The poet was incredulous.

“Won’t they want to see the jewelry?”

“No. They insured my art gallery without ever sending anyone to look at the paintings. If they do send someone out just tell them the jewelry is in your safety deposit box. Tell them you feared bringing it out until you had insurance. You can put in showcases the jewelry you do have to make it look like a legitimate jewelry store.”

The next day Poetry Jewelry was born. The poet immediately applied for insurance. He filled out the application form honestly stating that he had been in the jewelry business for ten years buying and selling jewelry from his home. This was his first attempt at a retail business. He had never had a loss. He had never had an insurance policy canceled. He had over a million dollars in inventory.

The insurer took the risk without any questions. The security and safes were proper. The premium would be paid in full since the poet had obtained independent premium financing through his broker and only needed to pay 20% of the annual premium.

The insurer issued a policy that requested an immediate inspection of the premises. The inspector visited the premises, saw immediately that it was not as represented and advised the company to cancel. They did.

The insured went to a new broker. The new insurer did not require an inspection of the premises by anyone other than the broker. It issued a million dollar policy. Two weeks later, before the insurer could change its mind, the poet’s oldest son locked the poet and his mother, the poet’s wife, and the gallery owner in the small four by four foot bathroom. The son then took home all the inventory of Poetry Jewelers.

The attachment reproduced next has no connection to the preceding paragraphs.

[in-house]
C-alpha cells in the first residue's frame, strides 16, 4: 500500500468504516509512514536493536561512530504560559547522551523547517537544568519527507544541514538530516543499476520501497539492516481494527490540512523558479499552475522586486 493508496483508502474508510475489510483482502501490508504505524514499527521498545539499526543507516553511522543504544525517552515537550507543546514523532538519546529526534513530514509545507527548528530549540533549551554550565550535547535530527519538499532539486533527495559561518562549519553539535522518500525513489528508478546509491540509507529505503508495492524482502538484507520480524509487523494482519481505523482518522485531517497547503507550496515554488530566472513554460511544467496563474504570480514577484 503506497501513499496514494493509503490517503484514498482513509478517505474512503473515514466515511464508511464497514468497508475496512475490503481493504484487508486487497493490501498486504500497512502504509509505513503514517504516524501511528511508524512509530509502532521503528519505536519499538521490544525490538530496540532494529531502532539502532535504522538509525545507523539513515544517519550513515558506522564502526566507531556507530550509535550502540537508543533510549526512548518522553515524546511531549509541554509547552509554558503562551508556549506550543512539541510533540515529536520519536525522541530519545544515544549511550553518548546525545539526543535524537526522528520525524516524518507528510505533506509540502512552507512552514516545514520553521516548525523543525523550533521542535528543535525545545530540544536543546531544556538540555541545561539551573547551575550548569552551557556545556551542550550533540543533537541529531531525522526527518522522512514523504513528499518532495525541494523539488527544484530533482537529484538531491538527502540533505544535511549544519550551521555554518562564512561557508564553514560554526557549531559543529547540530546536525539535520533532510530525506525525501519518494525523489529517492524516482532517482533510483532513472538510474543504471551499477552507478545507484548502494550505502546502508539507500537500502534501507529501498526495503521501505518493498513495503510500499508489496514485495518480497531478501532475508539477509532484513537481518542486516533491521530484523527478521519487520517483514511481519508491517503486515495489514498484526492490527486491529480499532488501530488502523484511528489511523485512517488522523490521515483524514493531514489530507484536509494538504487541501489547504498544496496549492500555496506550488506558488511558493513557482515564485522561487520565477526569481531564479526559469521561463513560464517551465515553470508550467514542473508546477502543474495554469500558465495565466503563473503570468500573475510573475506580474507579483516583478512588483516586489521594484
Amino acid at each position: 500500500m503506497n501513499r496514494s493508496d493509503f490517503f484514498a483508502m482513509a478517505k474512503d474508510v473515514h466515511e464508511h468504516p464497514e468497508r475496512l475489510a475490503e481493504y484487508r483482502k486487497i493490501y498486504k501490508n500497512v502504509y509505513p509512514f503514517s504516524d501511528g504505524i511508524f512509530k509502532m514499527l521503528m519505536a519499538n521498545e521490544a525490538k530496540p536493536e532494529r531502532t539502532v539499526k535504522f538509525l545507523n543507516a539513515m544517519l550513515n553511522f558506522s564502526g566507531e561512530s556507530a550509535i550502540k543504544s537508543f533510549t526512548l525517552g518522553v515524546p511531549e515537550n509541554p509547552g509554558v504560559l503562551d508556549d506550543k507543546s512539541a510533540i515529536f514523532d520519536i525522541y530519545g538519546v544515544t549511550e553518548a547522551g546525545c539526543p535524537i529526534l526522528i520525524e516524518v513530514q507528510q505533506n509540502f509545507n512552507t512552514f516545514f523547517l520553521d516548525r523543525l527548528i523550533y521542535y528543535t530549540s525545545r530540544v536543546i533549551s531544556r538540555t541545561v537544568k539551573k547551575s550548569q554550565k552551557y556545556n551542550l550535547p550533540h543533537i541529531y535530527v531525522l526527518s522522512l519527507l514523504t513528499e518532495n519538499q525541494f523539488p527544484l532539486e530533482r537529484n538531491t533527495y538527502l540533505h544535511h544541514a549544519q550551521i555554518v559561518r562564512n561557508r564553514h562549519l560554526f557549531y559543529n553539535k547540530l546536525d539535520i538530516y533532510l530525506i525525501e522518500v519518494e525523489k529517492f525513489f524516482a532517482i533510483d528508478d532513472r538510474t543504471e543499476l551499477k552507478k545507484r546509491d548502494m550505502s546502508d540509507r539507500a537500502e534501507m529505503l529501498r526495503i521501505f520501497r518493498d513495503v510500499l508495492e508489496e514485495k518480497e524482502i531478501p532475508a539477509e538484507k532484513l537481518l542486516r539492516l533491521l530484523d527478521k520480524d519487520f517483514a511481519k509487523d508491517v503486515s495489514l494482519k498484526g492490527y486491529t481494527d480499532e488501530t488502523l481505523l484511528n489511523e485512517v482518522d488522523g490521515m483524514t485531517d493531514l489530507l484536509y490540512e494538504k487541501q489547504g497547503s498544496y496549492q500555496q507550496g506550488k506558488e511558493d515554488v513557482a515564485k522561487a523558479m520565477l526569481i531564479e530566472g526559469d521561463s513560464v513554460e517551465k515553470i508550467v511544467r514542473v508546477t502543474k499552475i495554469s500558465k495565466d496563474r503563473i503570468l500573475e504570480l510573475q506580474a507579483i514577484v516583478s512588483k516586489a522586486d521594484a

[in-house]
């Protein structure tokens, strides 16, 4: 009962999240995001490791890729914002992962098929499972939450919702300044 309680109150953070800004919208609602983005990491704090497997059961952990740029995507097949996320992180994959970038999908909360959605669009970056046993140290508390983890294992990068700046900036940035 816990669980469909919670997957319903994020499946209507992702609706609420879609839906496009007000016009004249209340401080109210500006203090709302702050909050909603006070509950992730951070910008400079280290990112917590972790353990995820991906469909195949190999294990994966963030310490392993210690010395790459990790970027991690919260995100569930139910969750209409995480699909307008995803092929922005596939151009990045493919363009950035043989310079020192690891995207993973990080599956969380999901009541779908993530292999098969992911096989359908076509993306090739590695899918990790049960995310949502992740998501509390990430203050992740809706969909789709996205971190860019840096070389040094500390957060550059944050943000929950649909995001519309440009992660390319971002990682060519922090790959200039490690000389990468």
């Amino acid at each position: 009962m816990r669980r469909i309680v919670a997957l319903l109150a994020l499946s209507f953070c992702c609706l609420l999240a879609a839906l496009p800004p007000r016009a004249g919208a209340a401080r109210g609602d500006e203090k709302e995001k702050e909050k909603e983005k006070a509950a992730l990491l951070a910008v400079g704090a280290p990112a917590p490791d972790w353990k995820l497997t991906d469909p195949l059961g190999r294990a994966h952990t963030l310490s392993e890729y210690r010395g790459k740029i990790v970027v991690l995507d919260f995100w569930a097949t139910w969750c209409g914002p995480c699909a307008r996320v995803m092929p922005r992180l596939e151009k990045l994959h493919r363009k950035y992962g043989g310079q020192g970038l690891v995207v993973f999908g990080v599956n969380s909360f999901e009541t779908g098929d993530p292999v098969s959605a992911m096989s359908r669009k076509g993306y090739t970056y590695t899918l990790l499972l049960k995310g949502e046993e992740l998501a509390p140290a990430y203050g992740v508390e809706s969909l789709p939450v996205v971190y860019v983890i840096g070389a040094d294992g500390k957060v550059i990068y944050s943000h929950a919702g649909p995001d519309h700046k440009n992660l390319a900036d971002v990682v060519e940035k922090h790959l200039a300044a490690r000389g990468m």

The three people locked in the bathroom waited ten minutes to make sure the oldest son had driven away and then pushed the holdup button secreted in the bathroom because it is common for thieves to lock jewelry store owners in the bathroom. The three captives also pounded on the wall to gain the attention of the restaurant owner next door. The police were called and broke the door down to free the poet, his wife and the gallery owner.

The loss exceeded a million dollars. The poet thanked God that they were insured.

Their million dollar fraud would have been successful but for an unusual coincidence. The insurer hired as its adjuster the same firm that had inspected the store for the first insurer. The adjuster remembered the insured. He knew that the prior insurer had canceled. He  knew when the poet told him that the policy was his first ever that he was lying. The adjuster knew when the insured told him that his inventory was a million dollars he was lying.

The adjuster gathered the evidence together and presented it to the insurer. The insurer decided to rescind the policy and deny the claim.

The insured and the gallery owner, his mentor, were shocked. They did not give up. They became more aggressive. They retained a lawyer. The lawyer immediately filed suit in U.S. District Court for breach of the covenant of good faith and fair dealing and made claim for fifty million dollars over the one million dollar claim. The insurer was confident it was right. It would not allow an insurance fraud to go forward. It would fight the poet through trial. It was, unusually for American insurers, dedicated to its cause.